The research room of the Missouri State Historical Society Archives is not much to look at. It’s a dark room in the basement of the Ellis Library at the University of Missouri, the institution I now call home. The largest section is nothing but work tables and census catalogs, tracking the names of every person who has lived in the state for more than a century. Rows of obscure books stretch off in the opposite direction; I have no idea what any of those books are. I come here for newspapers; the archives have virtually every newspaper ever printed in the state of Missouri since its inception, all maintained in cabinet upon cabinet of black 35 millimeter microfilm. For the third day in a row, I have been sitting here in the dark, staring at the projection of the microfilm on a computer monitor, looking for something I doubt anybody but me even cares to find.
It was not that long ago – just about two months, now – that I spent most of my time in a different basement room, also staring at a computer screen. In some ways, my days have not changed much.
But make no mistake: in the month since I last wrote here, I have changed almost everything about my life.
I don’t say that to brag; when I made the decision to quit my (admittedly awful) job, leave my beloved hometown of St. Louis, and come here for my doctorate, I figured that the odds of it being the worst decision of my life were around 40%. It might still turn out to be – I’m going for a PHD in English, after all, and the job market for that particular specialization tanked over a decade ago and hasn’t yet stopped sinking. One of my classes is, essentially, a semester-long investigation into ways this might turn out poorly.
But in the meantime, I’m having a tremendously good time. I tend to spend about twelve or thirteen hours every day working, and I make less than half of what I did at my “real world” job. But it’s good work, and I feel more welcome here in my new home than I have felt anywhere else in years.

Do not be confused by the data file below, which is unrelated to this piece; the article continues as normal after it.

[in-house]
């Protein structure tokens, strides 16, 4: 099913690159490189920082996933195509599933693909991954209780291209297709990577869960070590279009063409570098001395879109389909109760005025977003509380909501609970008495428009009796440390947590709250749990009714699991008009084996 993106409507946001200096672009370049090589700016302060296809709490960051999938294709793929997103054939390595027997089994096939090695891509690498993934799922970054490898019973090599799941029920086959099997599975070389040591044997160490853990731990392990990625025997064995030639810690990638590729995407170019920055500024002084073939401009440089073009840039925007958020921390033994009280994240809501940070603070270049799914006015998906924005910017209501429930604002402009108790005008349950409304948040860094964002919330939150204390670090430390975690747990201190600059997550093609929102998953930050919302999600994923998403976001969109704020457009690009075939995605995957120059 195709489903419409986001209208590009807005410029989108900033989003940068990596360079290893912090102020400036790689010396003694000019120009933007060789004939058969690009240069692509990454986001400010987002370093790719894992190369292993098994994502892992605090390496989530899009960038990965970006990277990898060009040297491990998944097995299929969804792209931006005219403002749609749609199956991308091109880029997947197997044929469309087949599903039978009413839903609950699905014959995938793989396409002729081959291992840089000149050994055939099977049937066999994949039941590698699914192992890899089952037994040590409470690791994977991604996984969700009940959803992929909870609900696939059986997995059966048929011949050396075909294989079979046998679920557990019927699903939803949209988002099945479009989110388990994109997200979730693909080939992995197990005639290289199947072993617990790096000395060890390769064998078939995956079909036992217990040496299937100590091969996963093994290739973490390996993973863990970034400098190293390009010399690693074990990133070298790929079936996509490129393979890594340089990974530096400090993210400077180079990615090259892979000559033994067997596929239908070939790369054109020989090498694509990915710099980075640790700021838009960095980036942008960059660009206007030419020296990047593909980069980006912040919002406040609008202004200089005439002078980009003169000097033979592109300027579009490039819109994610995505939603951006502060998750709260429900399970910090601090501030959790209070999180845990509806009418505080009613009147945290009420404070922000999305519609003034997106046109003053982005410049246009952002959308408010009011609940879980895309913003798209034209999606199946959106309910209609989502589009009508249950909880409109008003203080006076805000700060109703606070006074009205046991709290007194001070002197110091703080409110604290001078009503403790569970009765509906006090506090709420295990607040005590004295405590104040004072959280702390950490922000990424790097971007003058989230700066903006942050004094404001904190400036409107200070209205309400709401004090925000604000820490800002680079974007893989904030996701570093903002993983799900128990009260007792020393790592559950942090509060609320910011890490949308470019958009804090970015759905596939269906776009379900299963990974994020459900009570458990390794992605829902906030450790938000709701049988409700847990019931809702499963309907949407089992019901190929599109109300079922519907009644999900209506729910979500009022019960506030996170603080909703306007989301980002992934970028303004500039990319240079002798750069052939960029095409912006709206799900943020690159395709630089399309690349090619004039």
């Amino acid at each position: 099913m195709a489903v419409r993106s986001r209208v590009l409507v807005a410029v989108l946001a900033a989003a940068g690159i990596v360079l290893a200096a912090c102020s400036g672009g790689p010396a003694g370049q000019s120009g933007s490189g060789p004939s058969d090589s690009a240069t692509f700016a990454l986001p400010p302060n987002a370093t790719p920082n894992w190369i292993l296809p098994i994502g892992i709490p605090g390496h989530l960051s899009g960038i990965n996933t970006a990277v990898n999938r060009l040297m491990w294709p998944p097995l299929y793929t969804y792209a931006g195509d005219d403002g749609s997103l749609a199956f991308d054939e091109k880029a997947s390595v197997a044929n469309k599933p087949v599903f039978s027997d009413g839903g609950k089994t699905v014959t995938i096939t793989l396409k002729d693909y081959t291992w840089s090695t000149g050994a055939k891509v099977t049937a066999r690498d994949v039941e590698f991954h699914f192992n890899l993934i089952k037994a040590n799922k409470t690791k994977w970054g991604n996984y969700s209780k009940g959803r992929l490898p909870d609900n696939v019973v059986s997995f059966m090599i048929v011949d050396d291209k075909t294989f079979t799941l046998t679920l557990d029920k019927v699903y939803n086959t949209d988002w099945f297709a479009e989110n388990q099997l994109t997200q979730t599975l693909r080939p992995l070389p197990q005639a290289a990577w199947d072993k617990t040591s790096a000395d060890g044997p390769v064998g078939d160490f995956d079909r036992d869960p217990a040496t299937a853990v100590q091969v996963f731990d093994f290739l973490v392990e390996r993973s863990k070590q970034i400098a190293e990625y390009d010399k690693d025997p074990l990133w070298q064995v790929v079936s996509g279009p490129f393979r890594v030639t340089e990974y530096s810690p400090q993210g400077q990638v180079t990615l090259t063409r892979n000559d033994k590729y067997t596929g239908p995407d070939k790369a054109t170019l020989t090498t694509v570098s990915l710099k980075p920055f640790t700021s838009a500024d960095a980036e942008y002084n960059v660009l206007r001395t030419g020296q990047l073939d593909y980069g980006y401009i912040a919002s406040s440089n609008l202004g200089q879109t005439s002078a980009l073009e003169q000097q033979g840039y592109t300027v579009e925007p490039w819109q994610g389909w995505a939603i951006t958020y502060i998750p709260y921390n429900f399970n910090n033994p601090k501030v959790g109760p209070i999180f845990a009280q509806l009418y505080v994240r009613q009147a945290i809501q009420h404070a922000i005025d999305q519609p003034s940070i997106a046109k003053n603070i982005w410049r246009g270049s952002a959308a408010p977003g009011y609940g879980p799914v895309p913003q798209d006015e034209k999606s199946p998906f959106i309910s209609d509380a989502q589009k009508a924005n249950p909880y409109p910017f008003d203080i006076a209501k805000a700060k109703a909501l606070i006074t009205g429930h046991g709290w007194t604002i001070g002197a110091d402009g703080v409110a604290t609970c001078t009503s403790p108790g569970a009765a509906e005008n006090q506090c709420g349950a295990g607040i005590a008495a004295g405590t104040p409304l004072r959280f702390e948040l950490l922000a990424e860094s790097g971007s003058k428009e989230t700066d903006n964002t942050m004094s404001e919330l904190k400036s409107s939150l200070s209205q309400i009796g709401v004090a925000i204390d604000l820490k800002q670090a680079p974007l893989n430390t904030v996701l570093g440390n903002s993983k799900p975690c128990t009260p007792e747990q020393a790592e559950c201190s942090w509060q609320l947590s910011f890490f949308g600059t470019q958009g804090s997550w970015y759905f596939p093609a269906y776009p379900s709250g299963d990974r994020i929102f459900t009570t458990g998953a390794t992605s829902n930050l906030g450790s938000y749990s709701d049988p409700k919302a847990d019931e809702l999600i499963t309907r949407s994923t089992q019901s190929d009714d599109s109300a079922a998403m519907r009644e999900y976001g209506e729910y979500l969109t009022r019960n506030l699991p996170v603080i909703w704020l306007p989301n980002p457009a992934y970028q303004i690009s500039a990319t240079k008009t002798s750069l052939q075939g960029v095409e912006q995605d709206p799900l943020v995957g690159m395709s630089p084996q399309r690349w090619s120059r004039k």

We’ll see how it turns out.
I’m searching in the archives for newspaper articles from the region around Springfield, Missouri, dated late October or early November 1983-84. I’m searching for stories about a fire that would have happened just after Samhain. According to my coven’s legends, we held our sabbat on a member’s farm a little ways north of Springfield, near the town of Buffalo, Missouri, which is small enough that I had never heard of it before despite living in this state my entire life. We had built a cabin on the farm to sleep in after the ritual; after everyone had gone home, someone had burned the cabin to ashes. The person who had owned the cabin told me her sister had seen a story about it in the paper, including the detail that the reporters had discovered chicken bones in the fire pit nearby and declared it proof of animal sacrifice – when in actuality, we had merely eaten roasted chicken for dinner that night and thrown the bones in the fire.
(It strikes me, as I read over that paragraph, how effortlessly I slipped into the first person plural: I wrote that “we” did this. Of course, I had nothing to do with it. If this happened in October 1984, I was still nearly two years from being born. But perhaps that illustrates what it feels like to be a second-generation Pagan. What they have done, I have done; what has happened to them has happened to me. It is impossible for me to think of my family’s history objectively – I know too well how every event in it has shaped me.)